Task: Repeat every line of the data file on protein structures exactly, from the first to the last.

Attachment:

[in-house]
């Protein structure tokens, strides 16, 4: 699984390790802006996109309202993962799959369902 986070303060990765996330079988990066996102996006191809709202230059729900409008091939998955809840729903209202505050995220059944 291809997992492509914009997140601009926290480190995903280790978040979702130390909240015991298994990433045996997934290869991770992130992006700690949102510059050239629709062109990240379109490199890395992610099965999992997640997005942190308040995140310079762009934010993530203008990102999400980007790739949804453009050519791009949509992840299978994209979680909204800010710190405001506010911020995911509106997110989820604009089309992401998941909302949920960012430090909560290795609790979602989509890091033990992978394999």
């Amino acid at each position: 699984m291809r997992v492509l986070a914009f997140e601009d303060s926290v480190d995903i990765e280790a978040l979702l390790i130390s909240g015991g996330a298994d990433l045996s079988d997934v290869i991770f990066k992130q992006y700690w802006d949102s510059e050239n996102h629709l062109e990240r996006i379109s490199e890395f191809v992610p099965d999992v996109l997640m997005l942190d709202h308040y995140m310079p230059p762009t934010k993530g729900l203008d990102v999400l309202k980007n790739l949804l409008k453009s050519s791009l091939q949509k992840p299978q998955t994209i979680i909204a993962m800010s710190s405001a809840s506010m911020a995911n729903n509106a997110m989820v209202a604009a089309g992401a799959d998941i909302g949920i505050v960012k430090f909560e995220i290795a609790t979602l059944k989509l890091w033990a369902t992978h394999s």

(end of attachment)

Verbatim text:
[in-house]
């Protein structure tokens, strides 16, 4: 699984390790802006996109309202993962799959369902 986070303060990765996330079988990066996102996006191809709202230059729900409008091939998955809840729903209202505050995220059944 291809997992492509914009997140601009926290480190995903280790978040979702130390909240015991298994990433045996997934290869991770992130992006700690949102510059050239629709062109990240379109490199890395992610099965999992997640997005942190308040995140310079762009934010993530203008990102999400980007790739949804453009050519791009949509992840299978994209979680909204800010710190405001506010911020995911509106997110989820604009089309992401998941909302949920960012430090909560290795609790979602989509890091033990992978394999």
């Amino acid at each position: 699984m291809r997992v492509l986070a914009f997140e601009d303060s926290v480190d995903i990765e280790a978040l979702l390790i130390s909240g015991g996330a298994d990433l045996s079988d997934v290869i991770f990066k992130q992006y700690w802006d949102s510059e050239n996102h629709l062109e990240r996006i379109s490199e890395f191809v992610p099965d999992v996109l997640m997005l942190d709202h308040y995140m310079p230059p762009t934010k993530g729900l203008d990102v999400l309202k980007n790739l949804l409008k453009s050519s791009l091939q949509k992840p299978q998955t994209i979680i909204a993962m800010s710190s405001a809840s506010m911020a995911n729903n509106a997110m989820v209202a604009a089309g992401a799959d998941i909302g949920i505050v960012k430090f909560e995220i290795a609790t979602l059944k989509l890091w033990a369902t992978h394999s």